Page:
Saturday, September 22, 2018
Known to have originated in Asia and the Mediterranean region, mint has been known for its many benefits throughout history. Greeks used to clean their banqueting tables with the herb and added it to their baths to stimulate their bodies, whilst Romans used it in sauces, as an aid to digestion and as a mouth freshener. Medieval monks drew on the herb for its culinary and medicinal properties. In many cultures, mint symbolised hospitality and was offered as a sign of welcome and friendship to guests.
Mint derives its name from the ancient Greek mythical character Minthe. According to Greek myth, Minthe was a river nymph. Hades, the God of the Underworld, fell in love with Minthe and when Persephone, Hades’s wife, found out, she turned Minthe into a plant, so that everyone would walk all over her and crush her. Unable to undo the spell, Hades gave Minthe a magnificent aroma so that he could smell her and be near her when people trod on her.
Away from this mythical world, we know that mint gets its tell tale enticing aroma from menthol, an essential oil present in its leaves. Mint contains a number of vitamins and minerals which are vital to maintain good health. In fact, just under 1/3 cup or half an ounce (14 grams) of spearmint contains:
- Calories: 6
- Fiber: 1 gram
- Vitamin A: 12% of the RDI
- Iron: 9% of the RDI
- Manganese: 8% of the RDI
- Folate: 4% of the RDI
Mint is a particularly good source of vitamin A, a fat-soluble vitamin that is critical for eye health and night vision. It is also a potent source of antioxidants, especially when compared to other herbs and spices. Antioxidants help protect your body from oxidative stress, a type of damage to cells caused by free radicals
Health Benefits of Mint
- Improves Digestive Health
Many people reach for mints at the first sign of tummy troubles, and for good reason. Mint is well-known for its stomach-soothing properties thanks to the presence of a compound in peppermint oil called menthol, which helps relax the muscles in the digestive tract to provide relief.
Studies show that mint may be especially beneficial for people with irritable bowel syndrome (IBS), a condition that causes IBS symptoms like abdominal pain, constipation, diarrhea, nausea, bloating and cramps. In fact, one double-blind, placebo-controlled study out of Italy gave people with IBS peppermint oil capsules for four weeks and found that symptoms were slashed by 75 percent.
- Treats Asthma
Regular use of this herb is very beneficial for asthma patients, as it is a good relaxant and relieves congestion. That being said, using too much of it in this way can also irritate the nose and throat.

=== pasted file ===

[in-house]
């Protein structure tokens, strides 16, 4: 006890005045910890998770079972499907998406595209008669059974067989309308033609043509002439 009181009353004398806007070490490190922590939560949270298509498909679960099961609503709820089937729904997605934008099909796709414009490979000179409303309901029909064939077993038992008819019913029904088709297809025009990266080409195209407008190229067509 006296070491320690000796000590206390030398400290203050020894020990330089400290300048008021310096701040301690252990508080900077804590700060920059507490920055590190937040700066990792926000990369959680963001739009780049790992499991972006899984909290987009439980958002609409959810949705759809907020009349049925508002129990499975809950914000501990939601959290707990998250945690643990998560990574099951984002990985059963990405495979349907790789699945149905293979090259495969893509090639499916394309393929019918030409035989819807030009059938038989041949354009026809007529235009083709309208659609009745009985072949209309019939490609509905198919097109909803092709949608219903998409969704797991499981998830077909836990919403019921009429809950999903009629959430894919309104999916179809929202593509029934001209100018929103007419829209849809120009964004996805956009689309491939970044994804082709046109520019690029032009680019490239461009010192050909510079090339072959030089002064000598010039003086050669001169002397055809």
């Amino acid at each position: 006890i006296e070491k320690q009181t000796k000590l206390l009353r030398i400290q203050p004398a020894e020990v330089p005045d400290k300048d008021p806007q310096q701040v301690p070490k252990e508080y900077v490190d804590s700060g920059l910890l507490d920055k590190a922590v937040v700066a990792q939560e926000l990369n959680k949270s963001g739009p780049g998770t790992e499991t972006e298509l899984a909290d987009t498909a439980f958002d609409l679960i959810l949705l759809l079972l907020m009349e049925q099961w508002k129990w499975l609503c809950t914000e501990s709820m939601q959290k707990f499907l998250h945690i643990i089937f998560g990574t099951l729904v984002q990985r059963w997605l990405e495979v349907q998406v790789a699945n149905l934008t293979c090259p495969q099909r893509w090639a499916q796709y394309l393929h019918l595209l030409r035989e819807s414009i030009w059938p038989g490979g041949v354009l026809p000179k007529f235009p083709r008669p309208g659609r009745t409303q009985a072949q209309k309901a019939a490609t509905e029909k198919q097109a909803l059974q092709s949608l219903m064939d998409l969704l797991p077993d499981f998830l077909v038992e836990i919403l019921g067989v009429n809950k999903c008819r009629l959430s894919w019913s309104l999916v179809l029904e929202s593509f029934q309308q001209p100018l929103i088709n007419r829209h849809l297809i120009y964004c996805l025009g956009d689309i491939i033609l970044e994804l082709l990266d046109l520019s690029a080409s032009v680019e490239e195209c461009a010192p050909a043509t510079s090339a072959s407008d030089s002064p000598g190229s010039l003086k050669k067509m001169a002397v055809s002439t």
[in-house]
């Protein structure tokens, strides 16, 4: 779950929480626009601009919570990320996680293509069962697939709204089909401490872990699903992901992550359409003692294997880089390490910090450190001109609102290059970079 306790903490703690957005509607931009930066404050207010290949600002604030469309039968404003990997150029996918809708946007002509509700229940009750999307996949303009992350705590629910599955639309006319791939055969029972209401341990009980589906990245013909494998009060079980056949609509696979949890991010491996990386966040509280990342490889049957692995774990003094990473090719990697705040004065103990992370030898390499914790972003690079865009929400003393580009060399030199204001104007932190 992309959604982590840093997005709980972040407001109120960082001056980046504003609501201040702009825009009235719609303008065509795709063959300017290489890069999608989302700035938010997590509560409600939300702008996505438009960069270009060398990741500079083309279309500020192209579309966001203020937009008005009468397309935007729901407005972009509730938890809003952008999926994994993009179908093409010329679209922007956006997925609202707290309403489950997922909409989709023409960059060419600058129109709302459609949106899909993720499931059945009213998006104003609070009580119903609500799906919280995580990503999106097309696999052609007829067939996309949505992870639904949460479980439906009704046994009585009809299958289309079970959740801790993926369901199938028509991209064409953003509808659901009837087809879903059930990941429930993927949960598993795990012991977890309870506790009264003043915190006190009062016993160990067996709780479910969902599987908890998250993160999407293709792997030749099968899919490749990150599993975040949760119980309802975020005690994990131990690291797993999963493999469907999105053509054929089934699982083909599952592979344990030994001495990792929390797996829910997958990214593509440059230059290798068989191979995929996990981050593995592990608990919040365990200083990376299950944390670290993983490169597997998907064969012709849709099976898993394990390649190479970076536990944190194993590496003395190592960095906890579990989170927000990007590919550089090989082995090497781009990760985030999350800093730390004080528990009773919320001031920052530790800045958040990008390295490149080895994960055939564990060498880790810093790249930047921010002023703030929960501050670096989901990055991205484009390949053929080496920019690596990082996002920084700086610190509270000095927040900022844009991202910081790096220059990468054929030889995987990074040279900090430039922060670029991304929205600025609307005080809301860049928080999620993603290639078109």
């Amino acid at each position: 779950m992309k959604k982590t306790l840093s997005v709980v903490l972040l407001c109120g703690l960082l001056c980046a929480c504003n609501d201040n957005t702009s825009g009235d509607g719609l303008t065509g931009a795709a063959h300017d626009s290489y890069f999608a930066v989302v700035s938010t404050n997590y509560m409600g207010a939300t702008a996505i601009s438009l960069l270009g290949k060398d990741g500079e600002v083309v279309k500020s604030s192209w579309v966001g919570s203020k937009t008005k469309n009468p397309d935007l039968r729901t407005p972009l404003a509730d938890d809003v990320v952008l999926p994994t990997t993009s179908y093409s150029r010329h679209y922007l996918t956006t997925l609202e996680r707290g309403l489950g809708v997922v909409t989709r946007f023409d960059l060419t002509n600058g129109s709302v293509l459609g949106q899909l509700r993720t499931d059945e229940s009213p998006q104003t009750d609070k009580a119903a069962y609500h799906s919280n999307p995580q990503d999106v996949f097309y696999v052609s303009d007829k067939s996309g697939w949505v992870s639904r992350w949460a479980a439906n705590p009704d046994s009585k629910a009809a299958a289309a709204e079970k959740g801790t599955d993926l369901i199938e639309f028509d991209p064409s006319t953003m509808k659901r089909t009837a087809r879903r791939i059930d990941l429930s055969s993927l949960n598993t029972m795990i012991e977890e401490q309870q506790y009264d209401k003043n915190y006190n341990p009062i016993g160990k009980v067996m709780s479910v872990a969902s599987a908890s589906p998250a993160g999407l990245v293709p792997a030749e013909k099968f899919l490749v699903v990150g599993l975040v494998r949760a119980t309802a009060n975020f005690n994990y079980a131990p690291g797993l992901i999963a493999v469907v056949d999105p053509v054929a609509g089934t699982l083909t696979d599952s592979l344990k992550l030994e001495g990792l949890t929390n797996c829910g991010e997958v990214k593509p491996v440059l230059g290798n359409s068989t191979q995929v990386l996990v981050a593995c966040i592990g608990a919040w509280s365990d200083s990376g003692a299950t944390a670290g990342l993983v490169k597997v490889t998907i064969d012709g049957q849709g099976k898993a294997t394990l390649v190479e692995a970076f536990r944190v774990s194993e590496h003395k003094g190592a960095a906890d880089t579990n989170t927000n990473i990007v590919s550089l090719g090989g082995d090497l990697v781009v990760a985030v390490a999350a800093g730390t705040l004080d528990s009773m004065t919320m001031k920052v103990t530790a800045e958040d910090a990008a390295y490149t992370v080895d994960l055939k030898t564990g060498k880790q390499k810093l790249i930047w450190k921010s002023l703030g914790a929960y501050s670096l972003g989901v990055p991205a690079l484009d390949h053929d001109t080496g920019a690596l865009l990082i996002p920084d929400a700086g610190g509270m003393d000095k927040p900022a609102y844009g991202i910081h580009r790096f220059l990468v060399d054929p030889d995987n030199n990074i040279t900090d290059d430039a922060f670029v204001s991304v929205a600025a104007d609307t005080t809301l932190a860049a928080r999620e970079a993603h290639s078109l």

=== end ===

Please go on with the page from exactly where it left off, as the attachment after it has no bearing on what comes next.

- Prevents Respiratory Disorders
Research led by Prof. Ron Eccles at the University of Wales, UK, states that menthol, present in mint, helps in relieving nasal congestion. The strong aroma of this herb is also very effective in clearing up congestion of the throat, bronchi, and lungs, which gives relief from respiratory disorders that often result from asthma and common colds.
As it cools and soothes the throat, nose and other respiratory channels, it also relieves the irritation which causes chronic coughing. This is the main reason why so many balms are based on mint. Unlike the inhalers that are based on aerosols, those with mint as the fundamental component tend to be more effective and eco-friendly as well.
- Cures Allergies & Hay Fever
Seasonal allergies and hay fever (also known as rhinitis) affect millions of people around the world. Extracts from mint leaves have been shown to inhibit the release of certain chemicals, which aggravate severe nasal symptoms associated with hay fever and seasonal allergies.
- Helps With Oral Hygiene
Popping a few mints or a stick of mint-flavored gum is a well-known natural remedy to freshen up bad breath, but did you know that it could also help promote oral hygiene as well? One of the main benefits of peppermint tea is its powerful antimicrobial properties, which can help kill off bacteria to optimize oral hygiene. Brew up a cup or two of peppermint tea using mint leaves, and pair it with proper oral hygiene practices to keep your mouth healthy and fresh.
- Treats Nausea
Mint leaves, especially freshly crushed ones, help you deal with nausea and headache. The strong and refreshing aroma of mint is a quick and effective remedy for nausea. Use mint oil or any other product having a mint flavor and your stomach issues will be alleviated. In fact, many people keep menthol oil or mint-flavored products with them at all times to avoid nausea.
- Relieves Headaches
An issue released by the Swiss Institute of Bioinformatics mentions that using it helps in relieving headaches. Balms with a mint base or basic mint oil, when rubbed on the forehead and nose, give quick relief in case of a headache. This herb is a naturally soothing substance, so it can alleviate the inflammation and temperature rise that is often associated with headaches and migraines.
- Boosts Brain Function